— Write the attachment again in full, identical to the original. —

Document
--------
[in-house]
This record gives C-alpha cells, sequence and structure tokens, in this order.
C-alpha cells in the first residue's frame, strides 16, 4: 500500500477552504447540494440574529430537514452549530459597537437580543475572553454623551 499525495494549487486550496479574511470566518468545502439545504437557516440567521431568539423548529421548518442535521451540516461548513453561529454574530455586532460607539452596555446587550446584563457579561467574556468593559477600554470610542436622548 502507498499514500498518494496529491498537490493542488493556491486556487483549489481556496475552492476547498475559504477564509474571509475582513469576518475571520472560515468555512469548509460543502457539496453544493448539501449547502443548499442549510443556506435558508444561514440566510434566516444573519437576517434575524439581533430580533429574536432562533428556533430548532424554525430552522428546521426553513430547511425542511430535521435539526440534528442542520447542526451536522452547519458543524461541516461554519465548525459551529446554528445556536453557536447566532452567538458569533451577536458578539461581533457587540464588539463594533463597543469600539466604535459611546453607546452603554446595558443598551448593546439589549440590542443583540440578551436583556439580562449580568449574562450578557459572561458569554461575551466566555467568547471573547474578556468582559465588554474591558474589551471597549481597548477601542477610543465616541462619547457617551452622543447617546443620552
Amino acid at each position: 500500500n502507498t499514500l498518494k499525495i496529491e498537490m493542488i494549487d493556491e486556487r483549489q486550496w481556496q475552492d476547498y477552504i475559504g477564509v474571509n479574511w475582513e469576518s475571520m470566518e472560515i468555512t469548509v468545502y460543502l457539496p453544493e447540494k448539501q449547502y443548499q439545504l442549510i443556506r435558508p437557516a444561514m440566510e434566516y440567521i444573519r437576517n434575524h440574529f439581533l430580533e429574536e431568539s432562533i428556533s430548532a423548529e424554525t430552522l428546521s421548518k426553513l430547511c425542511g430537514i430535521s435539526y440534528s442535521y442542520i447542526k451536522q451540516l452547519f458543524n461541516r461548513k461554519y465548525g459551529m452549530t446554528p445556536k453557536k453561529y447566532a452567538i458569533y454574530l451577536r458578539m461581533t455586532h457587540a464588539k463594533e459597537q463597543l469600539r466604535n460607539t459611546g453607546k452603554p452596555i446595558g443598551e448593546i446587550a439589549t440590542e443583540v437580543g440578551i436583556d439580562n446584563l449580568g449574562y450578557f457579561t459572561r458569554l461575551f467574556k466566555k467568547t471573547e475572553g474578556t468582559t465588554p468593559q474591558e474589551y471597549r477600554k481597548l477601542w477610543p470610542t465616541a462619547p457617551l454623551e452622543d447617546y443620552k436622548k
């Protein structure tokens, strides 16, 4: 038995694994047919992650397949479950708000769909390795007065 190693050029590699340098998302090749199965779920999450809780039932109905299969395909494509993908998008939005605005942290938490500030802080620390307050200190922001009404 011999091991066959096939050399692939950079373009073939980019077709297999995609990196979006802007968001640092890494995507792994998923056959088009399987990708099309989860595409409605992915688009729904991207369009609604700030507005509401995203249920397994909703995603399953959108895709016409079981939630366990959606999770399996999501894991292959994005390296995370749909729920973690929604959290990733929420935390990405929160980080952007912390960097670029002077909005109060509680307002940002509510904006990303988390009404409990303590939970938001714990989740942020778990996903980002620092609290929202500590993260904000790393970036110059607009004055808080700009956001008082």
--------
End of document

[in-house]
This record gives C-alpha cells, sequence and structure tokens, in this order.
C-alpha cells in the first residue's frame, strides 16, 4: 500500500477552504447540494440574529430537514452549530459597537437580543475572553454623551 499525495494549487486550496479574511470566518468545502439545504437557516440567521431568539423548529421548518442535521451540516461548513453561529454574530455586532460607539452596555446587550446584563457579561467574556468593559477600554470610542436622548 502507498499514500498518494496529491498537490493542488493556491486556487483549489481556496475552492476547498475559504477564509474571509475582513469576518475571520472560515468555512469548509460543502457539496453544493448539501449547502443548499442549510443556506435558508444561514440566510434566516444573519437576517434575524439581533430580533429574536432562533428556533430548532424554525430552522428546521426553513430547511425542511430535521435539526440534528442542520447542526451536522452547519458543524461541516461554519465548525459551529446554528445556536453557536447566532452567538458569533451577536458578539461581533457587540464588539463594533463597543469600539466604535459611546453607546452603554446595558443598551448593546439589549440590542443583540440578551436583556439580562449580568449574562450578557459572561458569554461575551466566555467568547471573547474578556468582559465588554474591558474589551471597549481597548477601542477610543465616541462619547457617551452622543447617546443620552
Amino acid at each position: 500500500n502507498t499514500l498518494k499525495i496529491e498537490m493542488i494549487d493556491e486556487r483549489q486550496w481556496q475552492d476547498y477552504i475559504g477564509v474571509n479574511w475582513e469576518s475571520m470566518e472560515i468555512t469548509v468545502y460543502l457539496p453544493e447540494k448539501q449547502y443548499q439545504l442549510i443556506r435558508p437557516a444561514m440566510e434566516y440567521i444573519r437576517n434575524h440574529f439581533l430580533e429574536e431568539s432562533i428556533s430548532a423548529e424554525t430552522l428546521s421548518k426553513l430547511c425542511g430537514i430535521s435539526y440534528s442535521y442542520i447542526k451536522q451540516l452547519f458543524n461541516r461548513k461554519y465548525g459551529m452549530t446554528p445556536k453557536k453561529y447566532a452567538i458569533y454574530l451577536r458578539m461581533t455586532h457587540a464588539k463594533e459597537q463597543l469600539r466604535n460607539t459611546g453607546k452603554p452596555i446595558g443598551e448593546i446587550a439589549t440590542e443583540v437580543g440578551i436583556d439580562n446584563l449580568g449574562y450578557f457579561t459572561r458569554l461575551f467574556k466566555k467568547t471573547e475572553g474578556t468582559t465588554p468593559q474591558e474589551y471597549r477600554k481597548l477601542w477610543p470610542t465616541a462619547p457617551l454623551e452622543d447617546y443620552k436622548k
């Protein structure tokens, strides 16, 4: 038995694994047919992650397949479950708000769909390795007065 190693050029590699340098998302090749199965779920999450809780039932109905299969395909494509993908998008939005605005942290938490500030802080620390307050200190922001009404 011999091991066959096939050399692939950079373009073939980019077709297999995609990196979006802007968001640092890494995507792994998923056959088009399987990708099309989860595409409605992915688009729904991207369009609604700030507005509401995203249920397994909703995603399953959108895709016409079981939630366990959606999770399996999501894991292959994005390296995370749909729920973690929604959290990733929420935390990405929160980080952007912390960097670029002077909005109060509680307002940002509510904006990303988390009404409990303590939970938001714990989740942020778990996903980002620092609290929202500590993260904000790393970036110059607009004055808080700009956001008082």